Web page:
Chronic thromboembolic pulmonary hypertension (CTEPH) is characterized by high blood pressure in the pulmonary arteries (the blood vessels in the lungs) that lasts 6 months or longer. It’s a rare type of pulmonary hypertension in which a blood clot in the lung, known as a pulmonary embolism, forms scar-like tissue and blocks blood flow.
This blood clot increases pressure in the pulmonary arteries and strains the right side of the heart, which becomes overworked and enlarged. If left untreated, CTEPH can lead to heart failure.
However, if caught early, it may be managed with medication or cured with a surgery called pulmonary thromboendarterectomy (PTE). The specialists in our Pulmonary Hypertension Clinic will work with you to develop an effective treatment plan.
A pulmonary embolism can trigger CTEPH. Up to 1 in 25 people who have had a pulmonary embolism—even those who were treated with blood thinners—develop CTEPH. Having multiple pulmonary embolisms can increase your risk.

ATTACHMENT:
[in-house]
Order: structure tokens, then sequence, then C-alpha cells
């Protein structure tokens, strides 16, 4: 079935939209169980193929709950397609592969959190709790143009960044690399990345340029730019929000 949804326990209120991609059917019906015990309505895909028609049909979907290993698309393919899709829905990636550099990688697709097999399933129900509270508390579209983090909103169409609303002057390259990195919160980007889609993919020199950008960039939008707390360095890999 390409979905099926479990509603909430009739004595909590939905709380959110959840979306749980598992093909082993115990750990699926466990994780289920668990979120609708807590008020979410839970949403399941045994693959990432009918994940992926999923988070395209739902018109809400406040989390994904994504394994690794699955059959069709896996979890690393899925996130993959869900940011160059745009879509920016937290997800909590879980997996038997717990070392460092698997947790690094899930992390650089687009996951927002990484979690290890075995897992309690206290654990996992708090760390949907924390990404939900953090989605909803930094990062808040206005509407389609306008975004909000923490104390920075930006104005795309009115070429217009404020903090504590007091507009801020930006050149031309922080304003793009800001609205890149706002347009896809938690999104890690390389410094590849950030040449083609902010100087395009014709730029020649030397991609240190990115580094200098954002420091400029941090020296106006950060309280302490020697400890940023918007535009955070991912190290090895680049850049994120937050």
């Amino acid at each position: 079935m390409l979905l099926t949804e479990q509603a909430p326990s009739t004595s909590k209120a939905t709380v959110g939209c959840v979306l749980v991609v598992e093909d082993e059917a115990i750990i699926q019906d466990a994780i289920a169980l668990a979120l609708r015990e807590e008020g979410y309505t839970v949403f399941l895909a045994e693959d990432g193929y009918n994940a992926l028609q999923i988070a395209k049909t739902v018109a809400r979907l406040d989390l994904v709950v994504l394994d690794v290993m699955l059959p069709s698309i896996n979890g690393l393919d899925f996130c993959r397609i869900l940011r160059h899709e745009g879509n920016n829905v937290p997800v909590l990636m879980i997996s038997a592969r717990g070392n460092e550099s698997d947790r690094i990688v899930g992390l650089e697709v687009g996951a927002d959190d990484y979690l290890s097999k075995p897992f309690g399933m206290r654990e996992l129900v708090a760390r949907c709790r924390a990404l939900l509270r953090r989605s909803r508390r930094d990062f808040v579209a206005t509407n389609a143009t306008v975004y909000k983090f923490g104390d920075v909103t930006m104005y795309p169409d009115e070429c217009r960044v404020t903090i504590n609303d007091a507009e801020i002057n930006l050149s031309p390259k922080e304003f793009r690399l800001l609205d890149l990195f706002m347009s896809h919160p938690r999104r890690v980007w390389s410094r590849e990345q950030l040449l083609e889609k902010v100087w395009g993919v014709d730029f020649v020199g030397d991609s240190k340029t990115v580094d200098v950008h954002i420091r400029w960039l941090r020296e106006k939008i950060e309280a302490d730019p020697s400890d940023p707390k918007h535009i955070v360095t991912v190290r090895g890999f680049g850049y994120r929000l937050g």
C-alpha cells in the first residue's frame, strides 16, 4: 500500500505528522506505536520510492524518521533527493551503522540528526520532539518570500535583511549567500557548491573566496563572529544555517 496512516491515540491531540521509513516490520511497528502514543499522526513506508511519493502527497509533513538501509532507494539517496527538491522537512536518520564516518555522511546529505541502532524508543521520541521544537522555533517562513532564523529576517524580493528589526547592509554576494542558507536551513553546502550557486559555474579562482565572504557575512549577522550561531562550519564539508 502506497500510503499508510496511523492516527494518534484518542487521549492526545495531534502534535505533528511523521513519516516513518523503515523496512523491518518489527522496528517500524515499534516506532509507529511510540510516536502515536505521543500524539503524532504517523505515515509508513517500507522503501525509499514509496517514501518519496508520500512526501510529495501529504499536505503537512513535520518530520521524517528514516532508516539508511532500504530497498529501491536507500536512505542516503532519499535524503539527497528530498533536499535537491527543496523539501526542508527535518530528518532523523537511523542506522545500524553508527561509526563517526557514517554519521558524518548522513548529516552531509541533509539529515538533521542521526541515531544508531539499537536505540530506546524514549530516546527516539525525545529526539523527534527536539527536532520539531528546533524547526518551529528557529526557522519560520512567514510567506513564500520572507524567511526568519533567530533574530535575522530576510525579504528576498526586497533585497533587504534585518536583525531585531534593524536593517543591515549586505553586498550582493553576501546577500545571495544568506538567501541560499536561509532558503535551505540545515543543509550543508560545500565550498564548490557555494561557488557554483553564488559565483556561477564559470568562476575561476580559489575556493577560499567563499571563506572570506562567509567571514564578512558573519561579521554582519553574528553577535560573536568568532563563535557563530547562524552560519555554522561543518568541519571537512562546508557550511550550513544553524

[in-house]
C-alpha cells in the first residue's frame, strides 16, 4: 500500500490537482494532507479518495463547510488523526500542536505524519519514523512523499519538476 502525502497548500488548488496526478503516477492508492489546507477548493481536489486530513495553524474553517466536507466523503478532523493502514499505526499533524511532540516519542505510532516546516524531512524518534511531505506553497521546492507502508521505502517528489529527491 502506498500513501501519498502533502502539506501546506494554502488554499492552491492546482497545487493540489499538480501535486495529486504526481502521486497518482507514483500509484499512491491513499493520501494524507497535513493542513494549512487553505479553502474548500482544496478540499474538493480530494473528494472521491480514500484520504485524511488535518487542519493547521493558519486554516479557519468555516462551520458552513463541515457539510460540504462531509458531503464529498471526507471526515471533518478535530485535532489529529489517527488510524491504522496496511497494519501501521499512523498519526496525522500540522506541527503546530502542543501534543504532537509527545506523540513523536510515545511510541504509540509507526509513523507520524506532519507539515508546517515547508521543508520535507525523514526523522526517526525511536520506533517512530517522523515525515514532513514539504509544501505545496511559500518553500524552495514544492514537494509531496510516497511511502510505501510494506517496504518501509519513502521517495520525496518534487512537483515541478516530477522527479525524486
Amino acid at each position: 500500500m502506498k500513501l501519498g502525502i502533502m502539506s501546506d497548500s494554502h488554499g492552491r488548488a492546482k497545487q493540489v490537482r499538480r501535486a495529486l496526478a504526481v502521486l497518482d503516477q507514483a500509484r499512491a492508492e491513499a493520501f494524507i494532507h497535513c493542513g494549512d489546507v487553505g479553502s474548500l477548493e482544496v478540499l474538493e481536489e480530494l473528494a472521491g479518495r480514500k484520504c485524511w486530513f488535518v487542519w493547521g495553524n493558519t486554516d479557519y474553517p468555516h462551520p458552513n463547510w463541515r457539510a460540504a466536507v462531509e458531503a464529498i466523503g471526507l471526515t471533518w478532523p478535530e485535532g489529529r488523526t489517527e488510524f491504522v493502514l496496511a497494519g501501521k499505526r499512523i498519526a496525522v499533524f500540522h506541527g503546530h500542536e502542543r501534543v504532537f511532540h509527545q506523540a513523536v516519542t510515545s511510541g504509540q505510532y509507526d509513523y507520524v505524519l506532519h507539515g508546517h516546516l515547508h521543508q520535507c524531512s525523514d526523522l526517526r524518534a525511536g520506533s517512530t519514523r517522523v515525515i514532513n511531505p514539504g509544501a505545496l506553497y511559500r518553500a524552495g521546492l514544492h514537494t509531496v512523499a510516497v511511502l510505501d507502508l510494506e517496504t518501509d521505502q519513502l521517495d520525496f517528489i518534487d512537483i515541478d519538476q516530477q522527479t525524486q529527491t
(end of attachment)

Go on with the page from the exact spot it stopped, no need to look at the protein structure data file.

Certain medical conditions can increase your risk as well, such as:
An angiogram is a special X-ray taken as a special dye is injected through a thin, flexible tube called a catheter to detect blockages or aneurysms in blood vessels.
Cardiac catheterization is a minimally invasive way to diagnose and treat a variety of heart and vascular conditions by guiding thin, flexible tubes called catheters through blood vessels to problem areas.
Chest X-rays use a small dose of radiation to create pictures of the structures inside the chest, including the lungs, heart, and chest wall.
The cardiac computed tomography scan, or cardiac CT, uses X-rays to create three-dimensional images of your heart and blood vessels.
An echocardiogram uses high-frequency sound waves to create images of your heart.
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